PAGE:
By Amaris Elliott-Engel
Of the Legal Staff
The city of Philadelphia is still planning on awarding legal services contracts for the representation of litigants in criminal and family court cases for which the Defender Association of Philadelphia has a conflict, Everett Gillison, deputy mayor for public safety, said in an interview today. The current model involves court-appointed attorneys.
However, the contract does not need to be issued by July 1, which is the start of the new fiscal year, Gillison said. There has been a lot of speculation that the contracts would have to be awarded by the start of the fiscal year.
Covering criminal cases with a new model is very feasible, Gillison said, but court-appointed attorneys would still be necessary for the fourth, fifth and sixth co-defendants in the very rare criminal cases involving that many co-defendants.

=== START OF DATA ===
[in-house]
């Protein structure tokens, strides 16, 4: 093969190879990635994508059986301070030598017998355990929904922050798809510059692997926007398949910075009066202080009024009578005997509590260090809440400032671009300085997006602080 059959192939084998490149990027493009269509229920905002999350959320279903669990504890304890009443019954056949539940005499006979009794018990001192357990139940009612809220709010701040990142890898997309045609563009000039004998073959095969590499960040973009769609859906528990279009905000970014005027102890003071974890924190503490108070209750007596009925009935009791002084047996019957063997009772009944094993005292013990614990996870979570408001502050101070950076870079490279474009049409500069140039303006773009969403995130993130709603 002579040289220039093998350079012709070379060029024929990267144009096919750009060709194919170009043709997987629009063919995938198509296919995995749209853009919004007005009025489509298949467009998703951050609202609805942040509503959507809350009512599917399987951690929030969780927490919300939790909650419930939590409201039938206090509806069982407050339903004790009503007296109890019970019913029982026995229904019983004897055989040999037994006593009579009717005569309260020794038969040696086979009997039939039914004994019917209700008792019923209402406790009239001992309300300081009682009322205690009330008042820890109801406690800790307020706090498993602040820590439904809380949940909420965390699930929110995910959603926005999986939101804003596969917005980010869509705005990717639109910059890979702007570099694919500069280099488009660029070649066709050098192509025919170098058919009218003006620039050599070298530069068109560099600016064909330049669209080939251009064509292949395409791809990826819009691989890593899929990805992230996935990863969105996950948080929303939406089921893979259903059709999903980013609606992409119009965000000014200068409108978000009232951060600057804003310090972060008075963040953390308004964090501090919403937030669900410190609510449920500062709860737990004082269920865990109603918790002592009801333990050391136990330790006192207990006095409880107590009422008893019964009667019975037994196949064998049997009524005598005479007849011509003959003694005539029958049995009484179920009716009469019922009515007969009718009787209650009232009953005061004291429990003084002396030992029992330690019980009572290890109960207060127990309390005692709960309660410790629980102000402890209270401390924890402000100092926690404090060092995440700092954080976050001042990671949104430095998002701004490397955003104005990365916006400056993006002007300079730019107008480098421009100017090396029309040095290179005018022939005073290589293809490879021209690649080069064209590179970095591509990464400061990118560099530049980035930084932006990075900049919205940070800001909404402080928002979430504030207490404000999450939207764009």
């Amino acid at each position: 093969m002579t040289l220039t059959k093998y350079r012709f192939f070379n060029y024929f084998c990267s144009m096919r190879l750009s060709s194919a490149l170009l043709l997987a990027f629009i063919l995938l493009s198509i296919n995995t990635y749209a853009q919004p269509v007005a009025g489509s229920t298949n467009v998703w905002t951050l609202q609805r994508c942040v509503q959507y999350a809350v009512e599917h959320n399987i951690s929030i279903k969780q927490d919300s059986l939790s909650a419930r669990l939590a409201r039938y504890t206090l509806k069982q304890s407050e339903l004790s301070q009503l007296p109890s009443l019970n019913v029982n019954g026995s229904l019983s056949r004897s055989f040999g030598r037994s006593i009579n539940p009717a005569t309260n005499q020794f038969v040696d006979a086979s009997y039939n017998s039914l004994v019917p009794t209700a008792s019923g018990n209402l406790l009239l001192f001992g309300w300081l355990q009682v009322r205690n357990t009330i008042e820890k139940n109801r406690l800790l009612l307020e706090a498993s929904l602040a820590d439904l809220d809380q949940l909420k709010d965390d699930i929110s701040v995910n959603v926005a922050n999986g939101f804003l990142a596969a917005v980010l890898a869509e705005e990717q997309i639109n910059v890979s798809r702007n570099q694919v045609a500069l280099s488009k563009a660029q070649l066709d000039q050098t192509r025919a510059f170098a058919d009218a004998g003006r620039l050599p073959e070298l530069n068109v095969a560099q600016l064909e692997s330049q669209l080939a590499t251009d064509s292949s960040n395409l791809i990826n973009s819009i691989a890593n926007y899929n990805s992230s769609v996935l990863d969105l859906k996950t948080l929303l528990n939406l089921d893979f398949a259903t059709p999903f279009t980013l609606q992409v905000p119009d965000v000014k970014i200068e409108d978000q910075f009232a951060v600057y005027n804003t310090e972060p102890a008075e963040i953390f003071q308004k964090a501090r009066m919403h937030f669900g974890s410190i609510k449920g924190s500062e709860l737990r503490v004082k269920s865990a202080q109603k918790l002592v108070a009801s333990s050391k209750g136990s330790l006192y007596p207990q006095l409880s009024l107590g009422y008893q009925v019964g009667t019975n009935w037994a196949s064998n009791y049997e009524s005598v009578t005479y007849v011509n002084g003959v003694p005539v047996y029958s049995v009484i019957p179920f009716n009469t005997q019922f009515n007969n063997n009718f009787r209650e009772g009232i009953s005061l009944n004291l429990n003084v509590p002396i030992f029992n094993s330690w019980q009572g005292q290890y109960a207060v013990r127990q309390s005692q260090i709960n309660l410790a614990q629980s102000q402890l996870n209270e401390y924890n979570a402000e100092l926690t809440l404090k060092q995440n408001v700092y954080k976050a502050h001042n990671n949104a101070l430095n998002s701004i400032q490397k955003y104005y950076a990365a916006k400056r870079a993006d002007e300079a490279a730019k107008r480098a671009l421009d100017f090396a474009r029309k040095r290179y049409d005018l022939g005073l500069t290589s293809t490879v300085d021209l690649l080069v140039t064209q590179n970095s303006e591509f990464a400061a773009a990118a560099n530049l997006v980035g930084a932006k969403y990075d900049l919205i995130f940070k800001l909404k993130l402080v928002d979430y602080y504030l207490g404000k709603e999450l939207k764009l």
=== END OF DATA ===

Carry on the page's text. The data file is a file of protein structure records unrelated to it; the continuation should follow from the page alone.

But having a new model in which a law firm handles a bunch of the work regarding dependency cases is “a lot more challenging. Quite frankly, it’s 15,000 cases,” Gillison said.
“We’ll probably have to have a hybrid that deals with that,” Gillison said. “But we still want to provide additional support to those court-appointed counsel.”
Lawyers in the dependency area also need to raise their level of practice, Gillison said.
Gillison said the decision regarding the legal-services model rests with him and the City Solicitor’s Office, and that he has questions that the law department is answering.
The vendors have been narrowed down to two or three bidders, Gillison said.